Department of Economics and Business Economics

Accidental deaths in young people with epilepsy and psychiatric comorbidity-A Danish nationwide cohort study

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DOI

OBJECTIVE: The objective of this study was to investigate the accident-related mortality among people younger than 55 years of age with epilepsy compared with the general population and to study how psychiatric comorbidity influences this risk.

METHODS: This is a population-based cohort study of individuals born in Denmark between 1960 and 2015 (n = 3, 665 616). Persons diagnosed with epilepsy and psychiatric disorders were identified in the Danish National Patient Register and the Danish Central Psychiatric Central Register. We estimated the hazard ratio (HR) with 95% confidence intervals (CIs) of accidental death in people with epilepsy compared with persons without epilepsy.

RESULTS: We identified 61 330 persons (1.7%) diagnosed with epilepsy. Median age at end of follow-up was 27.8 years. In people with epilepsy, 5253 died during follow-up, 480 (9%) of whom died from accidents. Among people without epilepsy, 52 588 died during follow-up, of whom 1280 (2.4%) died from accidents. People with epilepsy had a 3.7-fold (95% CI 3.4-4.1) increased risk of accidental death compared with persons without epilepsy. When we adjusted for psychiatric disorders, the risk remained significantly elevated in people with epilepsy compared to people without epilepsy (adjusted HR [aHR] 2.44, 95% CI 2.22-2.69). When stratifying the analyses on epilepsy and psychiatric disorders, people with epilepsy and psychiatric disorders had an aHR of 4.95 (95% CI 3.82-6.41) when compared with persons without epilepsy and psychiatric disorders.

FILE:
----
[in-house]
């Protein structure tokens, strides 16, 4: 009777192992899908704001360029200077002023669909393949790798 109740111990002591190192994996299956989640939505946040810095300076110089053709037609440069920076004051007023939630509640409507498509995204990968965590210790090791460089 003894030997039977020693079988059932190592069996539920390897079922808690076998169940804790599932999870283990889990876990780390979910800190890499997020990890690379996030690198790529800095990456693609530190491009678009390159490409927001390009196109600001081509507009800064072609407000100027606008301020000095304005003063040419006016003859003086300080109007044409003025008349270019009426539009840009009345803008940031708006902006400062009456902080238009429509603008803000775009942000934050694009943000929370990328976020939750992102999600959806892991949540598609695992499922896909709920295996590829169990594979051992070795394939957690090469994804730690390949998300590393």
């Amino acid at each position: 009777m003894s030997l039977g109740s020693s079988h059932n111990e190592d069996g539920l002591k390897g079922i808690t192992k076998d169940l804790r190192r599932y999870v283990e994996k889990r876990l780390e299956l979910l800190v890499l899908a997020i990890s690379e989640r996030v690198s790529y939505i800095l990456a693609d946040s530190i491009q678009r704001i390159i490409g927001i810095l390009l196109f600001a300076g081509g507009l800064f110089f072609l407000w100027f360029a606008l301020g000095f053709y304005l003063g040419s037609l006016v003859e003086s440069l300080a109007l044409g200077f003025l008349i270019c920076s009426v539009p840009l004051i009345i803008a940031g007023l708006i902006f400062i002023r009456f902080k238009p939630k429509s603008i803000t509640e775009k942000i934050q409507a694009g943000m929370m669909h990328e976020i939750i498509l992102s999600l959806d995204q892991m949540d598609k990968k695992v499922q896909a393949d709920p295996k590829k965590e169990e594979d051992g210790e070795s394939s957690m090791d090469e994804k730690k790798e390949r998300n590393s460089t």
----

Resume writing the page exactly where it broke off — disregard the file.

SIGNIFICANCE: The risk of accidental death was increased in people with epilepsy and was particularly high among people with epilepsy with psychiatric comorbidity. The findings highlight the need for awareness and prevention strategies in people with epilepsy, especially in people with comorbid psychiatric disorders.

Original languageEnglish
JournalEpilepsia
Volume61
Issue3
Pages (from-to)479-488
Number of pages10
ISSN0013-9580
DOIs
Publication statusPublished - 2020

    Research areas

  • ADULTS, CAUSE-SPECIFIC MORTALITY, DISORDERS, INJURIES, RISK, SUICIDE

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